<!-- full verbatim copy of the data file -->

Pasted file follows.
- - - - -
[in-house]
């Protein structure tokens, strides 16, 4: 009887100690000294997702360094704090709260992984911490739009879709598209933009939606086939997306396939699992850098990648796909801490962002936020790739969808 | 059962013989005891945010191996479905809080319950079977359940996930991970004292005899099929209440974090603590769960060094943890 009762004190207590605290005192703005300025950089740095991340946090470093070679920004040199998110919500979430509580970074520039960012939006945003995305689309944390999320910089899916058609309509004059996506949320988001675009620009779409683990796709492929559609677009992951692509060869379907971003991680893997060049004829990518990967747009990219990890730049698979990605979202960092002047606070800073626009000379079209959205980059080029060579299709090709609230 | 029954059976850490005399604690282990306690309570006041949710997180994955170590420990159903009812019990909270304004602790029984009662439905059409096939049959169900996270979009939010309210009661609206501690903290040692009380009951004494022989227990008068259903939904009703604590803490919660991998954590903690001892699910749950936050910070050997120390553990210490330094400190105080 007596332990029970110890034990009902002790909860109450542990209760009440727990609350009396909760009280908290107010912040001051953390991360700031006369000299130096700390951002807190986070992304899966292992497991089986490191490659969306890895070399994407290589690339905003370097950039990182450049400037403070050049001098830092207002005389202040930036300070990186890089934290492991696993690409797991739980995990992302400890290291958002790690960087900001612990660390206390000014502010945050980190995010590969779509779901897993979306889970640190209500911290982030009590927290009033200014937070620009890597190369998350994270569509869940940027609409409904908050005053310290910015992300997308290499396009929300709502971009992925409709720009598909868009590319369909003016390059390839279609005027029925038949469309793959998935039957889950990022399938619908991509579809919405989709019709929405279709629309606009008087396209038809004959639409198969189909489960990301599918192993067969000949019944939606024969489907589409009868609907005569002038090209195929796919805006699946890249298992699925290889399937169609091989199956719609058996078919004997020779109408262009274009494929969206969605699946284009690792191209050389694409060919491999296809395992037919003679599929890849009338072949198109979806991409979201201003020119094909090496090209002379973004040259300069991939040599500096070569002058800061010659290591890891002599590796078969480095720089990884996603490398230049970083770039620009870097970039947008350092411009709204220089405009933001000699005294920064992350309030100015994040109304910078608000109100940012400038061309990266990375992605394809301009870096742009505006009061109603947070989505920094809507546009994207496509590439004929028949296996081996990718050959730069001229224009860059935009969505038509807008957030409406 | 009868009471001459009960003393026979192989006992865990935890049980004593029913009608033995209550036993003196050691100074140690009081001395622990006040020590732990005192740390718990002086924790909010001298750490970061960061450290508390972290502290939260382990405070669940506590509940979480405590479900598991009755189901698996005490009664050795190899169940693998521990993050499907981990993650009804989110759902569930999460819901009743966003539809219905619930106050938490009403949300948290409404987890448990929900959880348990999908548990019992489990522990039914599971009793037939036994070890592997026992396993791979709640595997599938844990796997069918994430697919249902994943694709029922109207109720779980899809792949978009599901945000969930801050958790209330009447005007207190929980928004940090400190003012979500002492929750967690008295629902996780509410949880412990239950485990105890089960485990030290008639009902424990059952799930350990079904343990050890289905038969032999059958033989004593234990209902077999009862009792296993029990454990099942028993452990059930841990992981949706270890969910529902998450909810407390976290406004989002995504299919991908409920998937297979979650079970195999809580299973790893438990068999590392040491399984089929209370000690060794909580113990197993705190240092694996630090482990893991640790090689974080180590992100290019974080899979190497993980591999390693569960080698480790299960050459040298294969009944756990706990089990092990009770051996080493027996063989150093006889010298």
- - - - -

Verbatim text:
[in-house]
């Protein structure tokens, strides 16, 4: 009887100690000294997702360094704090709260992984911490739009879709598209933009939606086939997306396939699992850098990648796909801490962002936020790739969808 | 059962013989005891945010191996479905809080319950079977359940996930991970004292005899099929209440974090603590769960060094943890 009762004190207590605290005192703005300025950089740095991340946090470093070679920004040199998110919500979430509580970074520039960012939006945003995305689309944390999320910089899916058609309509004059996506949320988001675009620009779409683990796709492929559609677009992951692509060869379907971003991680893997060049004829990518990967747009990219990890730049698979990605979202960092002047606070800073626009000379079209959205980059080029060579299709090709609230 | 029954059976850490005399604690282990306690309570006041949710997180994955170590420990159903009812019990909270304004602790029984009662439905059409096939049959169900996270979009939010309210009661609206501690903290040692009380009951004494022989227990008068259903939904009703604590803490919660991998954590903690001892699910749950936050910070050997120390553990210490330094400190105080 007596332990029970110890034990009902002790909860109450542990209760009440727990609350009396909760009280908290107010912040001051953390991360700031006369000299130096700390951002807190986070992304899966292992497991089986490191490659969306890895070399994407290589690339905003370097950039990182450049400037403070050049001098830092207002005389202040930036300070990186890089934290492991696993690409797991739980995990992302400890290291958002790690960087900001612990660390206390000014502010945050980190995010590969779509779901897993979306889970640190209500911290982030009590927290009033200014937070620009890597190369998350994270569509869940940027609409409904908050005053310290910015992300997308290499396009929300709502971009992925409709720009598909868009590319369909003016390059390839279609005027029925038949469309793959998935039957889950990022399938619908991509579809919405989709019709929405279709629309606009008087396209038809004959639409198969189909489960990301599918192993067969000949019944939606024969489907589409009868609907005569002038090209195929796919805006699946890249298992699925290889399937169609091989199956719609058996078919004997020779109408262009274009494929969206969605699946284009690792191209050389694409060919491999296809395992037919003679599929890849009338072949198109979806991409979201201003020119094909090496090209002379973004040259300069991939040599500096070569002058800061010659290591890891002599590796078969480095720089990884996603490398230049970083770039620009870097970039947008350092411009709204220089405009933001000699005294920064992350309030100015994040109304910078608000109100940012400038061309990266990375992605394809301009870096742009505006009061109603947070989505920094809507546009994207496509590439004929028949296996081996990718050959730069001229224009860059935009969505038509807008957030409406 | 009868009471001459009960003393026979192989006992865990935890049980004593029913009608033995209550036993003196050691100074140690009081001395622990006040020590732990005192740390718990002086924790909010001298750490970061960061450290508390972290502290939260382990405070669940506590509940979480405590479900598991009755189901698996005490009664050795190899169940693998521990993050499907981990993650009804989110759902569930999460819901009743966003539809219905619930106050938490009403949300948290409404987890448990929900959880348990999908548990019992489990522990039914599971009793037939036994070890592997026992396993791979709640595997599938844990796997069918994430697919249902994943694709029922109207109720779980899809792949978009599901945000969930801050958790209330009447005007207190929980928004940090400190003012979500002492929750967690008295629902996780509410949880412990239950485990105890089960485990030290008639009902424990059952799930350990079904343990050890289905038969032999059958033989004593234990209902077999009862009792296993029990454990099942028993452990059930841990992981949706270890969910529902998450909810407390976290406004989002995504299919991908409920998937297979979650079970195999809580299973790893438990068999590392040491399984089929209370000690060794909580113990197993705190240092694996630090482990893991640790090689974080180590992100290019974080899979190497993980591999390693569960080698480790299960050459040298294969009944756990706990089990092990009770051996080493027996063989150093006889010298």